A team led by UC Berkeley astronomers has for the first time discovered what they believe to be a free-floating black hole located between 2,280 and 6,260 light years away from Earth.

It’s an incredibly rare discovery, since black holes are invisible. The team of researchers, led by Cal graduate student Casey Lam and astronomy professor Jessica Lu, found the object through gravitational microlensing, in which the brightening of a more distant star is the result of the strong gravitational pull of the object.

There’s a possibility the discovery is a neutron star rather than a black hole, however. Its estimated mass falls short of the 2.2 solar masses thought to collapse a leftover remnant of a dead star into a black hole, according to the researchers. While the Berkeley team pegged its mass at between 1.6 and 4.4 times the size of the sun, a team from the Space Telescope Science Institute in Baltimore that conducted the same analysis found it to be larger and definitively a black hole.

Regardless, it’s the first dark stellar remnant, which includes black holes and neutron stars, discovered in the galaxy separate from another star, the university said.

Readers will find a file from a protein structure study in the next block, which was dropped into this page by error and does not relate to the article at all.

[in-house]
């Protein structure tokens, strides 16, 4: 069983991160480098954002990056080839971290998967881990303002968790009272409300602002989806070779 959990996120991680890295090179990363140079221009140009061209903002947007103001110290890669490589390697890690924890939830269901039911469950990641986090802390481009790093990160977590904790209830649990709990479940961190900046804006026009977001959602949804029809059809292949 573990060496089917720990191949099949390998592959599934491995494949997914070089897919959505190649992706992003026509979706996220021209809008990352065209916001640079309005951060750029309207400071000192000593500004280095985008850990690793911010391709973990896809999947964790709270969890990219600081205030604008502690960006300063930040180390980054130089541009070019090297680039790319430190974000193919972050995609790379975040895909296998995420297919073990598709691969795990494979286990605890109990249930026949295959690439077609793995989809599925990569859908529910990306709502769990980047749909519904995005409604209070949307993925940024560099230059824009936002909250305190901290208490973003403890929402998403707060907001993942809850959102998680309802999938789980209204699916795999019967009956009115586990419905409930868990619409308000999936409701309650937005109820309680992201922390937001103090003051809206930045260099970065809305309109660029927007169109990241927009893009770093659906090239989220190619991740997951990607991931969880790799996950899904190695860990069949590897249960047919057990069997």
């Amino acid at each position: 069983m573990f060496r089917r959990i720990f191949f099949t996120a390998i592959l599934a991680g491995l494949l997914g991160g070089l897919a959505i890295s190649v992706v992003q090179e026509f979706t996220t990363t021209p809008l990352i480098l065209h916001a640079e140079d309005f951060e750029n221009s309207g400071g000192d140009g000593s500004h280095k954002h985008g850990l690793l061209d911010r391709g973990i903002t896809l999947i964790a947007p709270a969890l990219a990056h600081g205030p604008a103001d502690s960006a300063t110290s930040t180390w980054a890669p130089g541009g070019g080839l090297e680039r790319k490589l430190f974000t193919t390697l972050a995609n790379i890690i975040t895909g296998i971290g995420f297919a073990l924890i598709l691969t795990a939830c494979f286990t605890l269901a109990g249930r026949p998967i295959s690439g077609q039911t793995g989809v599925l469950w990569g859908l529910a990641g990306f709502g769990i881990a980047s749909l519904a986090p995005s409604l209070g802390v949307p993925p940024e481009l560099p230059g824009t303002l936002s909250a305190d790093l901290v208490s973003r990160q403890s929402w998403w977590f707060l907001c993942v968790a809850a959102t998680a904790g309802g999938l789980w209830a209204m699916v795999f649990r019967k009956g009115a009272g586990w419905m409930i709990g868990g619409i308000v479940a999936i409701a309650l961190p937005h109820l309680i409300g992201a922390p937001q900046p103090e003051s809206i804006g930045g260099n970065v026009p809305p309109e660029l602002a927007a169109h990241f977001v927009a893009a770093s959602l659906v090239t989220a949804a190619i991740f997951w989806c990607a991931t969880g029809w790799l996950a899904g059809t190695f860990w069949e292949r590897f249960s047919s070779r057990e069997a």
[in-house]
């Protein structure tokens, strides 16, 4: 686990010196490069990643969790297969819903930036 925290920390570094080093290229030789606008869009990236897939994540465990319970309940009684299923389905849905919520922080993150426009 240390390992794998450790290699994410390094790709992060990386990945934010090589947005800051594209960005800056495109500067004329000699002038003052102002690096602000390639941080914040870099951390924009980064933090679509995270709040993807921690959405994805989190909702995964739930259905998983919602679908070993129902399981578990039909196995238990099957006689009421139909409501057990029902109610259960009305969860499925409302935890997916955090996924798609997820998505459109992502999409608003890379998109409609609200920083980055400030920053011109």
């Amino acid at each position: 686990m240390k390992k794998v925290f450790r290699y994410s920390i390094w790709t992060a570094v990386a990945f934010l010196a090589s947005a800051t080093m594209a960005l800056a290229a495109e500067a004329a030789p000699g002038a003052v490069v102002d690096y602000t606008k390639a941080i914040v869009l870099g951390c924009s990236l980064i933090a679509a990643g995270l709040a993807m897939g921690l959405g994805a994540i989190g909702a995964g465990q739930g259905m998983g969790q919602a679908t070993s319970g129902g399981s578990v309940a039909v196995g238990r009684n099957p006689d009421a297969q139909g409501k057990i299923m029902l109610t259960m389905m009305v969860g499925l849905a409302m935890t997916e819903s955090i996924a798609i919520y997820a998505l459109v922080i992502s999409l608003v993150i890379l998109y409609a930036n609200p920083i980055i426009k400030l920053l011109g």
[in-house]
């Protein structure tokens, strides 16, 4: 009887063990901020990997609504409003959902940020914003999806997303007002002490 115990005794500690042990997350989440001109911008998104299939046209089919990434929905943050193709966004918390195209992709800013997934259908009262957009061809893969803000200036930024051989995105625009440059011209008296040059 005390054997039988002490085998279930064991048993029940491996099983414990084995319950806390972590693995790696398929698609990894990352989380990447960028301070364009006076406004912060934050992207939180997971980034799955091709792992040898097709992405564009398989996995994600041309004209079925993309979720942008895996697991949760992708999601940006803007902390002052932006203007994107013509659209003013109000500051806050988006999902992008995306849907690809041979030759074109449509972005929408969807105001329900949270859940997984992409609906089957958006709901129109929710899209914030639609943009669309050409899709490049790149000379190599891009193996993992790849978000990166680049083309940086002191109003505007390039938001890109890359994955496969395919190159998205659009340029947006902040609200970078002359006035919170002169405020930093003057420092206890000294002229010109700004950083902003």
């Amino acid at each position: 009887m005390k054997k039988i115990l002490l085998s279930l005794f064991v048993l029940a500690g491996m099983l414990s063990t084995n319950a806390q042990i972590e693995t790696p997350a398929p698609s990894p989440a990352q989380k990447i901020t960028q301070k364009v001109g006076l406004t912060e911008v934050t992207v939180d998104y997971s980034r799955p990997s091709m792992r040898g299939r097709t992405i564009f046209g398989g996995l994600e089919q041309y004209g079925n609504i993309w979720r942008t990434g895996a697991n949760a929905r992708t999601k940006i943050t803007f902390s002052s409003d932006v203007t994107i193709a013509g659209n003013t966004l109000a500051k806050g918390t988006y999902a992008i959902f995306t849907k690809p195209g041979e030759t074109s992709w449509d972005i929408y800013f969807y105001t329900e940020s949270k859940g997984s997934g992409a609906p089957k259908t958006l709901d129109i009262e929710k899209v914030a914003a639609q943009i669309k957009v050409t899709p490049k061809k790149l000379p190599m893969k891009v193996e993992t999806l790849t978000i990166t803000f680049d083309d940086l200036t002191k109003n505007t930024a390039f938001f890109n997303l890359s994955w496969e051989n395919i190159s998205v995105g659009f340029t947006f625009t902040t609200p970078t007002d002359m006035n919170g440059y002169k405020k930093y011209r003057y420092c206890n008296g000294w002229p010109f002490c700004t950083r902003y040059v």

Lu, who leads Berkeley’s Moving Universe Lab, has been on the hunt for free-floating black holes since 2008.

“With microlensing, we’re able to probe these lonely, compact objects and weigh them,” she said in a release. “I think we have opened a new window onto these dark objects, which can’t be seen any other way.”

The researchers estimated that the object is in the direction of the center of the Milky Way Galaxy. If it’s indeed a black hole, it’s one of an estimated 200 million in the galaxy.

Until now, star-sized black holes have only been discovered as part of binary star systems. And to find them is rare, only through X-ray or gravitational wave detectors that sense when two or more black holes merge.

In 2020, Lu and Lam started probing the issue in 2020 after the Space Telescope Science Institute team tentatively concluded that five microlensing events might not be caused by compact objects, or stellar remnants such as black holes and neutron stars.

Only 1% of detectable microlensing events are likely to be from black holes, according to a university news release. But about 40% of microlensing events that last more than 120 days are likely to be black holes — and this one lasted nearly 300 days, according to the release.

The gravity of the object on the light of the star used to find it was also unusually long. Lam found it took about a year for the star to brighten to a peak in 2011, then another year to return to normal.

They hope to confirm whether the discovery is a black hole with further data and analysis.

Elena Kadvany is a San Francisco Chronicle staff writer. Email: elena.kadvany@sfchronicle.com

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